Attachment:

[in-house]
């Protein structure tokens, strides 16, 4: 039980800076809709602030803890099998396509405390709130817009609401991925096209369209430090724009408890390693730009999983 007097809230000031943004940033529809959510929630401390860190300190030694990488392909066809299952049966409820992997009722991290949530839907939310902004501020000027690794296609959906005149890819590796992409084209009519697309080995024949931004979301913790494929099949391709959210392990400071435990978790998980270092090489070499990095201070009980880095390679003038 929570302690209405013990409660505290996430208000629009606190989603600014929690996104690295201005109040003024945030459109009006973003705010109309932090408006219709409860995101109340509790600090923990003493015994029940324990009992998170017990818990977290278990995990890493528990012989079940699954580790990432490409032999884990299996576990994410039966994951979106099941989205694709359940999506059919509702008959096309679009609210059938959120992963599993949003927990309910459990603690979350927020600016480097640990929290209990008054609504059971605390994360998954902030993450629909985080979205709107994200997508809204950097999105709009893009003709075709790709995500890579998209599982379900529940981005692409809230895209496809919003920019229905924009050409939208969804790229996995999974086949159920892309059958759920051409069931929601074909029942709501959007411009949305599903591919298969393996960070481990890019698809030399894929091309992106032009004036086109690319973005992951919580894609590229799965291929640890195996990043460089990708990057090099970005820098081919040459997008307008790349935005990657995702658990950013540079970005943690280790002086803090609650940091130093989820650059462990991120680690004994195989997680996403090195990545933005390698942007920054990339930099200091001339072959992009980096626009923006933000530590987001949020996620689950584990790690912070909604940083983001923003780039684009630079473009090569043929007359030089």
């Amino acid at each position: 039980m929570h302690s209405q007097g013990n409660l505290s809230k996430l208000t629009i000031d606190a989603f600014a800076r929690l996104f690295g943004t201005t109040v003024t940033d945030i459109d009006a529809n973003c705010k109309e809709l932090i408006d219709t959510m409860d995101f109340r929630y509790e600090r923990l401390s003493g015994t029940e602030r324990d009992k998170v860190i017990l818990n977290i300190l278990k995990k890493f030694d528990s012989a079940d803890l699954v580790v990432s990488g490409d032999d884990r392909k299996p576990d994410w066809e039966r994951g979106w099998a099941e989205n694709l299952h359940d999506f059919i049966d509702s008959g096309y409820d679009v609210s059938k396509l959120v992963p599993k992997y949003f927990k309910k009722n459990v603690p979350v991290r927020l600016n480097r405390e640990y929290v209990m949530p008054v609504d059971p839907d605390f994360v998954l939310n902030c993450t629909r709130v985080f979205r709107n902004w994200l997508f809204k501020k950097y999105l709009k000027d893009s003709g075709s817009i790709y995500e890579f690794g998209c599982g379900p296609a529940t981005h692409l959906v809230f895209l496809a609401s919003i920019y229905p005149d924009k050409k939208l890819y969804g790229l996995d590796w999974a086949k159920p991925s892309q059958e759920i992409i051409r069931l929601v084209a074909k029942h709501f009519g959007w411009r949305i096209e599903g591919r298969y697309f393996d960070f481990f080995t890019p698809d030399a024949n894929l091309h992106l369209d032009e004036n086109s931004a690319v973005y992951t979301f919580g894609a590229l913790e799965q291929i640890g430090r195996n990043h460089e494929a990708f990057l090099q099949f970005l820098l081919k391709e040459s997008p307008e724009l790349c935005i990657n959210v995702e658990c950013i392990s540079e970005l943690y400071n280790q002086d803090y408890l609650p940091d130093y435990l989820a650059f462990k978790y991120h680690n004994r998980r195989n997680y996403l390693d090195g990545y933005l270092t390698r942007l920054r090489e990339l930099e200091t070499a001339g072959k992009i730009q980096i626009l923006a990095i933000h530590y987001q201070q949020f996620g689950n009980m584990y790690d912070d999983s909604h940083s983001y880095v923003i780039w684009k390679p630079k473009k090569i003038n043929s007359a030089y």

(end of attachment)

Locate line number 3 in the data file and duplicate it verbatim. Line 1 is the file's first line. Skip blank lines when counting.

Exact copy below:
């Amino acid at each position: 039980m929570h302690s209405q007097g013990n409660l505290s809230k996430l208000t629009i000031d606190a989603f600014a800076r929690l996104f690295g943004t201005t109040v003024t940033d945030i459109d009006a529809n973003c705010k109309e809709l932090i408006d219709t959510m409860d995101f109340r929630y509790e600090r923990l401390s003493g015994t029940e602030r324990d009992k998170v860190i017990l818990n977290i300190l278990k995990k890493f030694d528990s012989a079940d803890l699954v580790v990432s990488g490409d032999d884990r392909k299996p576990d994410w066809e039966r994951g979106w099998a099941e989205n694709l299952h359940d999506f059919i049966d509702s008959g096309y409820d679009v609210s059938k396509l959120v992963p599993k992997y949003f927990k309910k009722n459990v603690p979350v991290r927020l600016n480097r405390e640990y929290v209990m949530p008054v609504d059971p839907d605390f994360v998954l939310n902030c993450t629909r709130v985080f979205r709107n902004w994200l997508f809204k501020k950097y999105l709009k000027d893009s003709g075709s817009i790709y995500e890579f690794g998209c599982g379900p296609a529940t981005h692409l959906v809230f895209l496809a609401s919003i920019y229905p005149d924009k050409k939208l890819y969804g790229l996995d590796w999974a086949k159920p991925s892309q059958e759920i992409i051409r069931l929601v084209a074909k029942h709501f009519g959007w411009r949305i096209e599903g591919r298969y697309f393996d960070f481990f080995t890019p698809d030399a024949n894929l091309h992106l369209d032009e004036n086109s931004a690319v973005y992951t979301f919580g894609a590229l913790e799965q291929i640890g430090r195996n990043h460089e494929a990708f990057l090099q099949f970005l820098l081919k391709e040459s997008p307008e724009l790349c935005i990657n959210v995702e658990c950013i392990s540079e970005l943690y400071n280790q002086d803090y408890l609650p940091d130093y435990l989820a650059f462990k978790y991120h680690n004994r998980r195989n997680y996403l390693d090195g990545y933005l270092t390698r942007l920054r090489e990339l930099e200091t070499a001339g072959k992009i730009q980096i626009l923006a990095i933000h530590y987001q201070q949020f996620g689950n009980m584990y790690d912070d999983s909604h940083s983001y880095v923003i780039w684009k390679p630079k473009k090569i003038n043929s007359a030089y």